Far more men than women think their companies offer equal pay and promote the sexes equally, yet younger generations are wising up, a U.S. entertainment industry survey found on Monday.
Only a quarter of women think their employers pay them the same as men, while twice as many men believe their company has no gender pay gap, according to the survey by CNBC, a business news channel, and job-oriented social networking site LinkedIn.
About one third of women said both sexes rise up the ranks at the same rate in their workplaces, while more than half of men think the promotion rates are equal, according to responses from at least 1,000 LinkedIn members who work in entertainment.
"Men, typically we found across industries ... they're not as cognizant as their female counterparts to these issues," said Caroline Fairchild, managing editor at LinkedIn.
Other surveys in finance and technology have revealed similar findings, she told the Thomson Reuters Foundation.
Congress outlawed pay discrimination based on gender in the federal Equal Pay Act in 1963, yet public debate over why wages still lag drastically for women has snowballed in recent years.
Last year in the United States, working women earned 82 percent of what men were paid, the Pew Research Center found.
According to the CNBC-LinkedIn survey, four in five women said the workplace holds more obstacles to advancement for women than for men, but only about half of men held the same opinion.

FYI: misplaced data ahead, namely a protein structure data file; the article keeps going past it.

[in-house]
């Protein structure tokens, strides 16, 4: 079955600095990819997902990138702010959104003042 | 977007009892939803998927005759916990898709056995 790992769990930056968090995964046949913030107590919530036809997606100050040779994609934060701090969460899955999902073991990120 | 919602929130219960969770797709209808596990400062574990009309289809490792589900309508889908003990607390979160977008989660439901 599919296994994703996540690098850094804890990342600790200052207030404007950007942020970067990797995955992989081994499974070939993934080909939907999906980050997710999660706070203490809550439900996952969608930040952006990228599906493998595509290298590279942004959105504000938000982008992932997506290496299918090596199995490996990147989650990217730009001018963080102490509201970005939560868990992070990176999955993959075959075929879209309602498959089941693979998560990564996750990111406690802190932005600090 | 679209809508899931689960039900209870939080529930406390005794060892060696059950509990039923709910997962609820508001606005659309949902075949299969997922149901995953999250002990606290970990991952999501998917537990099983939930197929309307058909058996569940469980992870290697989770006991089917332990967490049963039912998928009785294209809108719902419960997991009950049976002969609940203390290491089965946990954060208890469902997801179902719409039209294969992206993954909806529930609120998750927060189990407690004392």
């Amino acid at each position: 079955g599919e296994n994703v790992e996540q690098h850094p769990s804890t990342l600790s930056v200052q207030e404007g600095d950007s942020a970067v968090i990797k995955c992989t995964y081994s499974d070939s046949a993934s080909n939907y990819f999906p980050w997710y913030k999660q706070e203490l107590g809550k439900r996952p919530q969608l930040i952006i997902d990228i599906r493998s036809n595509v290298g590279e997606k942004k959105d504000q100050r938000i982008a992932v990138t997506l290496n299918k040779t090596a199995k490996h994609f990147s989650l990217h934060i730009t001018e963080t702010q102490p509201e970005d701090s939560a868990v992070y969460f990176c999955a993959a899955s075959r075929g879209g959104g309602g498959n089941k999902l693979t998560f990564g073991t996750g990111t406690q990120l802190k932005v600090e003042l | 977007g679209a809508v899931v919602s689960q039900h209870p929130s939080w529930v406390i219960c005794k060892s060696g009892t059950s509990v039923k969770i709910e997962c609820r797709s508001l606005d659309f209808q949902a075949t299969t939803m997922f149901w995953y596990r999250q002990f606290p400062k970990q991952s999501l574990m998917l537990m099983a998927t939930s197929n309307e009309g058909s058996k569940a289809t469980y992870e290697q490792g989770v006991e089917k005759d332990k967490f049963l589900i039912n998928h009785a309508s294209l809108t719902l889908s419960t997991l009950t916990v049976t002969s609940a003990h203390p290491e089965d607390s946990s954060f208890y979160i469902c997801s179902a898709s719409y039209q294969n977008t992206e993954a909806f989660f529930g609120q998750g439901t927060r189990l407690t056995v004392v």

However the survey found that younger men were more likely than their older peers to say they were aware of the obstacles that stop women from succeeding at work, according to Fairchild.
"Perhaps the old guard of the industry is thinking a certain way, but we are seeing a perception change in what perhaps younger people in the industry are thinking," she added.
A U.S. appeals court in San Francisco ruled in April that employers cannot use workers' salary histories to justify gender-based pay disparities, saying that would perpetuate a wage gap that is "an embarrassing reality of our economy."
A handful of U.S. cities and states ban employers from asking potential hires about their salary histories.
The World Economic Forum reported a global economic gap of 58 percent between the sexes for 2016 and forecast women would have to wait 217 years before they are treated equally at work.
Gender inequality in the workplace could cost the world more than $160.2 trillion in lost earnings, according to the World Bank. The figure compares the difference in lifetime income of everyone of working age and if women earned as much as men.